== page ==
In recent guidance, the Dept. of Labor (DOL) spelled out how attendance policies can cross the line into Family and Medical Leave Act (FMLA) violations.
Specifically, Field Assistance Bulletin 2022-2 discussed no-fault attendance policies. With such policies, employers don’t distinguish among reasons for leave but instead give employees points for every absence.
No-fault attendance plans
Here’s the key: The regs don’t allow employers to count FMLA leave under no-fault attendance policies.
The March 10, 2022 guidance includes an example of a father who’s absent from work for three days to care for his young daughter in the hospital.
In the scenario, the father is assigned three points as part of his employer’s no-fault attendance plan. Under that plan, employees are disciplined or terminated once they reach a certain number of points.
As a result, the application of the no-fault attendance plan to his situation violates the FMLA’s anti-retaliation provisions. That’s because an employer can’t take adverse action against an employee for using FMLA leave.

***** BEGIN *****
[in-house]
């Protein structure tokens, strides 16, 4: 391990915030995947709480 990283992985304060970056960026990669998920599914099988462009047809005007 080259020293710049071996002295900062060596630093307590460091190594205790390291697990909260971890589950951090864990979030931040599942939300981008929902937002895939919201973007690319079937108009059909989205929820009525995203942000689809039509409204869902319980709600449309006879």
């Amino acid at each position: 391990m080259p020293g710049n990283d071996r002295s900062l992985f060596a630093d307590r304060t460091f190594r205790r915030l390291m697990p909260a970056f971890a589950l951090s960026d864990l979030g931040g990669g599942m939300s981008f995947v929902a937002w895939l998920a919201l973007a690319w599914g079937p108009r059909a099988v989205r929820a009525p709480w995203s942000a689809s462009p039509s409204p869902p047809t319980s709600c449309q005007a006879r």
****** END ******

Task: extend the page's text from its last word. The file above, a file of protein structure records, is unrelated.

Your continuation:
Avoiding adverse action
According to the DOL, taking an adverse action means doing anything that attempts to discourage an employee from speaking up about FMLA violations. Some examples:
- the confiscation of a worker’s passport or other immigration documents
- the reduction of work hours or rate of pay
- changing someone’s shifts
- the elimination of premium pay
- giving someone a demotion.
Also, even subtle steps, such as excluding an employee from a regularly scheduled meeting, can fall under the category of adverse action.
So, to minimize the risk of FMLA violations at your organization, you may need to increase the frequency of training for supervisors.